You don't have to be a professional carpenter to use a framing square. Even if you're a carpentry hobbyist, the tool can come in handy.
You will need
- Framing square
- Circular saw
Step 1 Hold the framing square Hold the framing square in your hands. Note that it is made of one flat sheet of metal with two arms positioned at right angles to each other.
Step 2 Observe the tongue Observe the shorter arm, called the tongue. It is 1 1/2 inches in width and from 14 to 18 inches in length. Now observe the longer arm, called the blade. It is 2 inches wide and 24 inches long.
Step 3 Examine the graduated scales Examine the graduated scales on each arm. The face of the square, the side where the manufacturer’s name usually appears, has a scale broken down into 1/8th and 1/16-inch intervals. The scale on the back is broken down into 1/10th- and 1/12th-inch intervals.
Step 4 Cut a board Cut a board. Place the blade against the edge of a piece of lumber that you wish to cut at a right angle. Mark a line along the edge of the tongue and cut at the mark.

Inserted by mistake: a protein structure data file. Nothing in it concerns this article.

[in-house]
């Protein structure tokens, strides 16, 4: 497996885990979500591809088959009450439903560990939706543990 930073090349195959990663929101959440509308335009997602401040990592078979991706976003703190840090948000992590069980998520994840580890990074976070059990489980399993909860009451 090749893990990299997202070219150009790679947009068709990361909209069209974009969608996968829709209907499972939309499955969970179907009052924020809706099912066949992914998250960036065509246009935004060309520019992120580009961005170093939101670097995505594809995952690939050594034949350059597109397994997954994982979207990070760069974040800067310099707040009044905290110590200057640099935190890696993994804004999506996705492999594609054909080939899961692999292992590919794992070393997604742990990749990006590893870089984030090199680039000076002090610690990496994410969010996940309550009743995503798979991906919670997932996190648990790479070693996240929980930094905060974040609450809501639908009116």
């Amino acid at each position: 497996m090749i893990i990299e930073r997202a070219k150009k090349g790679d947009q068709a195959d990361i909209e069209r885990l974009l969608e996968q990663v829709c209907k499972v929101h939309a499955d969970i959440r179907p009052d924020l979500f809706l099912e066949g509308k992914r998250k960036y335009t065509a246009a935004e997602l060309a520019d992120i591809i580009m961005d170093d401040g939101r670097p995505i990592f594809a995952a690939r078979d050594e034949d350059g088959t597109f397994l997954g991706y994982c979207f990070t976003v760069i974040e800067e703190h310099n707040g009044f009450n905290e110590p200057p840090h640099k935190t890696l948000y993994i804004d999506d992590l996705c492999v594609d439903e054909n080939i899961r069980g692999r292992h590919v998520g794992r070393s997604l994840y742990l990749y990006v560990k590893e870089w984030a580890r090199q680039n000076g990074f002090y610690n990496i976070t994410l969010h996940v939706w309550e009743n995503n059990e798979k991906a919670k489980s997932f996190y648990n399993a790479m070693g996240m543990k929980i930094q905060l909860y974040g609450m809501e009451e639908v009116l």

Step 5 Layout a roof rafter tail Place the framing square flat near the end of a board you want to use as a roof rafter. Align the blade with the bottom edge of the board and the tongue with the roof pitch. Then mark the cut. This will be the tail end of the rafter, and the cut will be horizontal when the rafter is installed onto the roof.
The pitch of a roof is the vertical rise in inches per foot of horizontal run. For example, a roof that rises 6 inches for each 12 inches of horizontal run has a 6 inch pitch.
Step 6 Mark the vertical end Slide the framing square along the length of the rafter board, keeping the blade at 12 inches and the tongue at roof pitch until you reach the end of the rafter’s span. Mark the vertical cut where the rafter will connect to the ridge board.
Step 7 Cut the rafter Cut the laid-out rafter with a circular saw. You can now use this rafter as a template for any others you cut.
Did You Know:
According to the National Association of Home Builders, the average 2,085 square foot, single-family home can include 13,127 board feet of framing lumber.